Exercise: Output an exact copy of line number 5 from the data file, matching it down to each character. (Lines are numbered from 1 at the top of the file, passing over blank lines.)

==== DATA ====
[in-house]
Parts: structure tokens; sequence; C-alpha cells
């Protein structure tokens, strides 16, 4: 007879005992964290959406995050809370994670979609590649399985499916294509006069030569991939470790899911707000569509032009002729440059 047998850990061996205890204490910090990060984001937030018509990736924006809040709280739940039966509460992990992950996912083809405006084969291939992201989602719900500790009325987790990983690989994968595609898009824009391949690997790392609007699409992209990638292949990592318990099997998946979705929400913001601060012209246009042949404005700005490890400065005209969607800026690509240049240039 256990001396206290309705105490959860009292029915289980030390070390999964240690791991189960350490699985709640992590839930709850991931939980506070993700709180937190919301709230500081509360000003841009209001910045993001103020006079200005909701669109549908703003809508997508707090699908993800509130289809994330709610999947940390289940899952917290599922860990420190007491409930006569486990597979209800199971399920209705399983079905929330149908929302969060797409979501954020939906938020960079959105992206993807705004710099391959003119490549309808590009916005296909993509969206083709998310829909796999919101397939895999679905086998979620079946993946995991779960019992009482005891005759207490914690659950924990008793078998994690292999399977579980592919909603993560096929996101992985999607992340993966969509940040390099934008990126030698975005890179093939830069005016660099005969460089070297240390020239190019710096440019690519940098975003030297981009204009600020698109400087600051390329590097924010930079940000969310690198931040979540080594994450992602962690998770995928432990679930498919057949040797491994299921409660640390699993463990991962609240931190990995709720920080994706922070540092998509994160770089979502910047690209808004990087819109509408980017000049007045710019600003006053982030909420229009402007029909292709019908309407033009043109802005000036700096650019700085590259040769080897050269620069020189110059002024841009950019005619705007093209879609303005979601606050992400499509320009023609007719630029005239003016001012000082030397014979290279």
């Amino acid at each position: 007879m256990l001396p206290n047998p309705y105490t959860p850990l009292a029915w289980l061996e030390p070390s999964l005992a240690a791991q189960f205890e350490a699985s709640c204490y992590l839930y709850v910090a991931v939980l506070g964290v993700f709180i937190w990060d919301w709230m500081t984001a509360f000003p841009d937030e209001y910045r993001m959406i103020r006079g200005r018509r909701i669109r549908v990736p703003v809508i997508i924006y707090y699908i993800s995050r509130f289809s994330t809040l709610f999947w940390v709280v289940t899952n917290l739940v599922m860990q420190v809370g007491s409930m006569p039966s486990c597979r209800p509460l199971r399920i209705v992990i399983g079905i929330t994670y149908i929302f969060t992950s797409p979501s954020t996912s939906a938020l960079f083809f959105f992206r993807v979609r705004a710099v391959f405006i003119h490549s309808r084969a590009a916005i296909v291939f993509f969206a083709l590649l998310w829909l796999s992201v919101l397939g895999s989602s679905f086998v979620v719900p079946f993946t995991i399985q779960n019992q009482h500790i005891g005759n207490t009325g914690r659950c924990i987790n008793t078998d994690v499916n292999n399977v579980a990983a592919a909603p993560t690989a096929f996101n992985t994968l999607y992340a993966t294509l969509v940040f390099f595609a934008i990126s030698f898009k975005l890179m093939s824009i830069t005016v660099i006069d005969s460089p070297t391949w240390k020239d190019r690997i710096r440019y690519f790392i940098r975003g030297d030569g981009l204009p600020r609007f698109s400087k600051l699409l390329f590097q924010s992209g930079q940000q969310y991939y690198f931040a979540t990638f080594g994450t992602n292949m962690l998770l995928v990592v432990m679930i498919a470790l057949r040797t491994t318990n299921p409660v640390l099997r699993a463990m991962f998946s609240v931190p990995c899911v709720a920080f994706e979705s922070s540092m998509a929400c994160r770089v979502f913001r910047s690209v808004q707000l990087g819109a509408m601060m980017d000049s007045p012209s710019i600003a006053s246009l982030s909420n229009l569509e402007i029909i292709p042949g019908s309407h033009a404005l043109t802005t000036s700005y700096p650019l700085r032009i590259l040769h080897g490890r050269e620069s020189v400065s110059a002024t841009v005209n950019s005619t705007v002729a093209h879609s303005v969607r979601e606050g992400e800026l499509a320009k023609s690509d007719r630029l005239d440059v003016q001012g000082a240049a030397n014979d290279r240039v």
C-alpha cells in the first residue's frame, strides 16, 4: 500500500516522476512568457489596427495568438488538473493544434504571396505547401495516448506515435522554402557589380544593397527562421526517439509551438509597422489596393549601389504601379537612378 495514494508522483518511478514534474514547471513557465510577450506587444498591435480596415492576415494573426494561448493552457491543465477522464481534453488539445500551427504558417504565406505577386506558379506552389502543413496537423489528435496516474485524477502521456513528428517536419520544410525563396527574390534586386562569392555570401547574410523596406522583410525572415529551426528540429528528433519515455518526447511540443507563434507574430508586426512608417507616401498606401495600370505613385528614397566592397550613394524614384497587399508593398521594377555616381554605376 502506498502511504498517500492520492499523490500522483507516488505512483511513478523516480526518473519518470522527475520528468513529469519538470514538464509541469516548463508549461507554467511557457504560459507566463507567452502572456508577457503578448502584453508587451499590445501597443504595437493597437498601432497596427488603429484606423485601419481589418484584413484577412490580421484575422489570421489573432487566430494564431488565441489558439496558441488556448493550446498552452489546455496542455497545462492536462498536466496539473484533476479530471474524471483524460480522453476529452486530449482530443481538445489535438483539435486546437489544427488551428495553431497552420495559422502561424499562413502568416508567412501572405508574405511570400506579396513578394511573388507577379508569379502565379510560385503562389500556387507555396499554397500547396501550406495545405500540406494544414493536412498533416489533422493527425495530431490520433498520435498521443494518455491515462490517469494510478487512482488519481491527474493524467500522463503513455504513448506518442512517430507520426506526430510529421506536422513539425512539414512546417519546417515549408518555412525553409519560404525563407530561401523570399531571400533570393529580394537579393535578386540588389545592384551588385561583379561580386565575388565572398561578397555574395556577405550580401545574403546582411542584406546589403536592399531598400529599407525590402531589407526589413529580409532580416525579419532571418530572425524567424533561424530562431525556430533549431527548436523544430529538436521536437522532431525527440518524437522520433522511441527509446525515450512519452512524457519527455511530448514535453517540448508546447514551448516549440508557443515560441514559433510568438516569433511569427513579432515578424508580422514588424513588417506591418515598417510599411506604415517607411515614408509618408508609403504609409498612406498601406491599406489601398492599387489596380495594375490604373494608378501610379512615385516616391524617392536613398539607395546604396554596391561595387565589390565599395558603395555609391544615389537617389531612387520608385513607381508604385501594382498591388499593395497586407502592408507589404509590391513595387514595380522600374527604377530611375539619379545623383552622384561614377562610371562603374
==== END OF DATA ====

C-alpha cells in the first residue's frame, strides 16, 4: 500500500516522476512568457489596427495568438488538473493544434504571396505547401495516448506515435522554402557589380544593397527562421526517439509551438509597422489596393549601389504601379537612378 495514494508522483518511478514534474514547471513557465510577450506587444498591435480596415492576415494573426494561448493552457491543465477522464481534453488539445500551427504558417504565406505577386506558379506552389502543413496537423489528435496516474485524477502521456513528428517536419520544410525563396527574390534586386562569392555570401547574410523596406522583410525572415529551426528540429528528433519515455518526447511540443507563434507574430508586426512608417507616401498606401495600370505613385528614397566592397550613394524614384497587399508593398521594377555616381554605376 502506498502511504498517500492520492499523490500522483507516488505512483511513478523516480526518473519518470522527475520528468513529469519538470514538464509541469516548463508549461507554467511557457504560459507566463507567452502572456508577457503578448502584453508587451499590445501597443504595437493597437498601432497596427488603429484606423485601419481589418484584413484577412490580421484575422489570421489573432487566430494564431488565441489558439496558441488556448493550446498552452489546455496542455497545462492536462498536466496539473484533476479530471474524471483524460480522453476529452486530449482530443481538445489535438483539435486546437489544427488551428495553431497552420495559422502561424499562413502568416508567412501572405508574405511570400506579396513578394511573388507577379508569379502565379510560385503562389500556387507555396499554397500547396501550406495545405500540406494544414493536412498533416489533422493527425495530431490520433498520435498521443494518455491515462490517469494510478487512482488519481491527474493524467500522463503513455504513448506518442512517430507520426506526430510529421506536422513539425512539414512546417519546417515549408518555412525553409519560404525563407530561401523570399531571400533570393529580394537579393535578386540588389545592384551588385561583379561580386565575388565572398561578397555574395556577405550580401545574403546582411542584406546589403536592399531598400529599407525590402531589407526589413529580409532580416525579419532571418530572425524567424533561424530562431525556430533549431527548436523544430529538436521536437522532431525527440518524437522520433522511441527509446525515450512519452512524457519527455511530448514535453517540448508546447514551448516549440508557443515560441514559433510568438516569433511569427513579432515578424508580422514588424513588417506591418515598417510599411506604415517607411515614408509618408508609403504609409498612406498601406491599406489601398492599387489596380495594375490604373494608378501610379512615385516616391524617392536613398539607395546604396554596391561595387565589390565599395558603395555609391544615389537617389531612387520608385513607381508604385501594382498591388499593395497586407502592408507589404509590391513595387514595380522600374527604377530611375539619379545623383552622384561614377562610371562603374